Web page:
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Pastors Find Waiting Flocks at RV Parks

January 10, 2011 by   - () Leave a Comment

Preparing for the rush of retiring, religious Baby Boomers — and their affinity for travel — pastors across the country are working to bring church to RV parks.

About 125 campgrounds have embraced the trend, according to estimates.

Two are in California’s Coachella Valley, The Desert Sun, Palm Springs, reported.

“They love not having to leave their campground to go into town for a church service,” said Duane Careb, who created RVchurchesUSA.org in 2008. “Plus, people really enjoy learning about God in the setting of nature.”

More RVs are owned by Baby Boomers than any other group, according to a University of Michigan study commissioned by the Recreation Vehicle Industry Association. The generation also makes up the fastest-growing segment of the RV market.

Robert Ruesch, who founded Christian Resort Ministries in 2002, said RVers want “the peace of mind knowing they have a church-based support system waiting for them at their destination.”

Both men started their organizations to help out Baby Boomers who take to the road and want religion to come with them. They hook up RV resorts with pastors and musicians for church services.

“We’re a networking RV ministry,” said Careb.

At Sky Valley and Caliente Springs resorts in Desert Hot Springs, attendance at Sunday services can be as high as 600 during winter months. Both have chapels, which is rare, Careb said.

The Rev. Don Marienthal, 64, of Indio, is the senior chaplain of Sky Valley Ministry and oversees church services at both locations.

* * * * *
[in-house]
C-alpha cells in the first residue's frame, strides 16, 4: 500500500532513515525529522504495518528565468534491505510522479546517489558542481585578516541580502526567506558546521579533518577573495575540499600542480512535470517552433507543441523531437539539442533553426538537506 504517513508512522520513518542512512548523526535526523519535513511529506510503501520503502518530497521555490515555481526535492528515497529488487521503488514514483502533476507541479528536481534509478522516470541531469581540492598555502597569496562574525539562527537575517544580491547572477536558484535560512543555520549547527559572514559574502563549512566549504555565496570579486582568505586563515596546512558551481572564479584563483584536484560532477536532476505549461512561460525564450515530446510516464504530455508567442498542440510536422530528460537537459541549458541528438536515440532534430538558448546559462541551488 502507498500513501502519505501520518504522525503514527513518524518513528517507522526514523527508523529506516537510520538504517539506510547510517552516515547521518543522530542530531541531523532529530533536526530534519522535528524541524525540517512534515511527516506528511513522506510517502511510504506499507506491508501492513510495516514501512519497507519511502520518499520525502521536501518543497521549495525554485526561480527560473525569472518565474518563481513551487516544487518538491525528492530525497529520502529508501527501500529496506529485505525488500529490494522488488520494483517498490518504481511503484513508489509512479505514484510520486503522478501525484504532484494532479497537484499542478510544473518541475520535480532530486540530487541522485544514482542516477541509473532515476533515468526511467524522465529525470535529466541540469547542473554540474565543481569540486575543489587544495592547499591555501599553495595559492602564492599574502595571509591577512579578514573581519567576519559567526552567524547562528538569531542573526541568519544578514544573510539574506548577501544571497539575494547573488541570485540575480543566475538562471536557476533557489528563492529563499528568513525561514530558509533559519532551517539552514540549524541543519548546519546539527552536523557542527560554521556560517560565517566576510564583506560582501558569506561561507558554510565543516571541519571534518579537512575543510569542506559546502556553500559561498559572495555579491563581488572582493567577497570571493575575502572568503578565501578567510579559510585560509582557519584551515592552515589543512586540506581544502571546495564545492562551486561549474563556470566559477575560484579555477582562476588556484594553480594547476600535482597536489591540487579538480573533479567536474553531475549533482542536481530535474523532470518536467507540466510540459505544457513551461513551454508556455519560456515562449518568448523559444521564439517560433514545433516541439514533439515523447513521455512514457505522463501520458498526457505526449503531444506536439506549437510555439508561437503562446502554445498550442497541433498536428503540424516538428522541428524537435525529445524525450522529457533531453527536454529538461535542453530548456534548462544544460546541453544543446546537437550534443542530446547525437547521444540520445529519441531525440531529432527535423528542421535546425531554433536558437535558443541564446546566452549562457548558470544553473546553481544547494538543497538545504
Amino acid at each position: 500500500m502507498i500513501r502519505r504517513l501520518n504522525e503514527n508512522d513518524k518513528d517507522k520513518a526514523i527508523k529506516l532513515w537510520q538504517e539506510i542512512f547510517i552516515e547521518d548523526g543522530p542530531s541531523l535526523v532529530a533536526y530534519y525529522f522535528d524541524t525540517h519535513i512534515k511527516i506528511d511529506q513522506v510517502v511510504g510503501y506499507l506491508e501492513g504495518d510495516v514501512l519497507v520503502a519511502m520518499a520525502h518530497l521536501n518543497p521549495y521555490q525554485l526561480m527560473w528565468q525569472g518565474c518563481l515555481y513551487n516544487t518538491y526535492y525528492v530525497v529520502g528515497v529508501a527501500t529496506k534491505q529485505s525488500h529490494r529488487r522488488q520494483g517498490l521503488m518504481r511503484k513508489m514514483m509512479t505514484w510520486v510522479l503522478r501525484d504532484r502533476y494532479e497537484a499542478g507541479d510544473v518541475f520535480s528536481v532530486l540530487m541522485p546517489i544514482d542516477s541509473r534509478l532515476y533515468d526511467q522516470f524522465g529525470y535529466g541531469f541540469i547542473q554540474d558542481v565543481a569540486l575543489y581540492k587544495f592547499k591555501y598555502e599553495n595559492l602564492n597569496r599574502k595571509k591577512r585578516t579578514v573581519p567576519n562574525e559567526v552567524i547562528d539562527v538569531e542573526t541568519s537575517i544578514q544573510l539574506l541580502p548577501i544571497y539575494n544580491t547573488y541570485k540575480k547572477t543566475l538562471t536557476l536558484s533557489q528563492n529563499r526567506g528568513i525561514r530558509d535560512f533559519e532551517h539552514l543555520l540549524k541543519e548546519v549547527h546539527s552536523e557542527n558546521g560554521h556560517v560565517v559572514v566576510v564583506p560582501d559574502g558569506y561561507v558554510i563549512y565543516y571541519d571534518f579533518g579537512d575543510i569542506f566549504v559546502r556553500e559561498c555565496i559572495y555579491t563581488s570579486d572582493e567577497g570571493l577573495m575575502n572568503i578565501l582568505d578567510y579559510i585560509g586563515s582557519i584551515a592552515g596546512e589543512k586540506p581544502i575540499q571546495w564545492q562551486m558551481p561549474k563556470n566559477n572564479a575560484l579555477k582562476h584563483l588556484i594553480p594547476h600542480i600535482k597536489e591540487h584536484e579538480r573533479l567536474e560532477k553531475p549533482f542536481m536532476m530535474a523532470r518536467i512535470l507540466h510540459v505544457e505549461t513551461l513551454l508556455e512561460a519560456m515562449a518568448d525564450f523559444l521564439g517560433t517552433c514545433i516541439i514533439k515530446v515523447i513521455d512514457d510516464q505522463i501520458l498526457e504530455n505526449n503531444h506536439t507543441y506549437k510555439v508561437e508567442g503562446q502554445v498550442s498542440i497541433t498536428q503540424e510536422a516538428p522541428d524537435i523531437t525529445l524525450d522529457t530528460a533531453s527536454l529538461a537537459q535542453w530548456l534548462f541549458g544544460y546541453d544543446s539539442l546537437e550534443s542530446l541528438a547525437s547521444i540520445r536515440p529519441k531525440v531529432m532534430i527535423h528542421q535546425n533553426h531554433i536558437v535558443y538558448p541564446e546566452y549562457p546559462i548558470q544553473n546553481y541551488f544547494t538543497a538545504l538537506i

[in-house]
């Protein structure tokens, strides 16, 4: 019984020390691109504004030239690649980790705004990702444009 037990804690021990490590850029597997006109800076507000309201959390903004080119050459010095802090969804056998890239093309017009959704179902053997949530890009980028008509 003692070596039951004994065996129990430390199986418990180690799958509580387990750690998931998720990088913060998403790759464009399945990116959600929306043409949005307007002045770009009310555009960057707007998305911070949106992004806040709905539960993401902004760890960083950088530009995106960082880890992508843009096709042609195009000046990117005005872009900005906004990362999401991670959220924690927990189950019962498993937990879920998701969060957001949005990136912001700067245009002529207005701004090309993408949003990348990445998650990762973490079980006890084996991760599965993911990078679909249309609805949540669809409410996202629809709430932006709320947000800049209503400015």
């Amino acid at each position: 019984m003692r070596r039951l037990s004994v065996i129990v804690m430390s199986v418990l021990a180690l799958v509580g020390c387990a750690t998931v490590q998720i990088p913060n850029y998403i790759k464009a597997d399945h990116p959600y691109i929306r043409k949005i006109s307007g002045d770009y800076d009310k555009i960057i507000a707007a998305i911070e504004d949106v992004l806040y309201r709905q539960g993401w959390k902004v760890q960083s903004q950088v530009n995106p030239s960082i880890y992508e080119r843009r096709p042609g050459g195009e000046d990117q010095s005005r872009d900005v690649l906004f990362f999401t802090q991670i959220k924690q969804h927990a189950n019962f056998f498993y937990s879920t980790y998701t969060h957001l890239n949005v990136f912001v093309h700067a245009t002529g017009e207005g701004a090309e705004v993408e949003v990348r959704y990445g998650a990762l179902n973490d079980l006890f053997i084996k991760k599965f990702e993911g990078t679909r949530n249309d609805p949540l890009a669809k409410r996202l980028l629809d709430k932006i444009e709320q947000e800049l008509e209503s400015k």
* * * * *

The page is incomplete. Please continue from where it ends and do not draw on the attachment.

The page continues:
“My call to ministry is seniors; it’s where my heart is. They could be at the bottom of a coal mine or at an RV park, I just want to minister to seniors. It just so happens, there are a lot at RV parks,” Marienthal said.

Bible studies are on Wednesdays, hymn sings are regularly scheduled and Marienthal — along with three chaplains under his leadership — plan and conduct weddings and memorials.

Both chapels are nondenominational.

“In a park, you have a whole range of denominations, a blending of different positive influences in people’s lives,” said Roger Weber, who along with his wife, Wanda, lives at Sky Valley Resort six months a year.

“Having a nondenominational service every Sunday meets the needs of all the campers,” Weber said.

In 1997, the Webers bought an RV and began traveling throughout the United States.

They reserved space at the resort for one week.

They stayed for five months.

A retired accountant, Roger Weber now is treasurer of the Sky Valley Ministries board.

“The atmosphere is wonderful,” said Roger Weber, 78. “Having a church here is important to us.”

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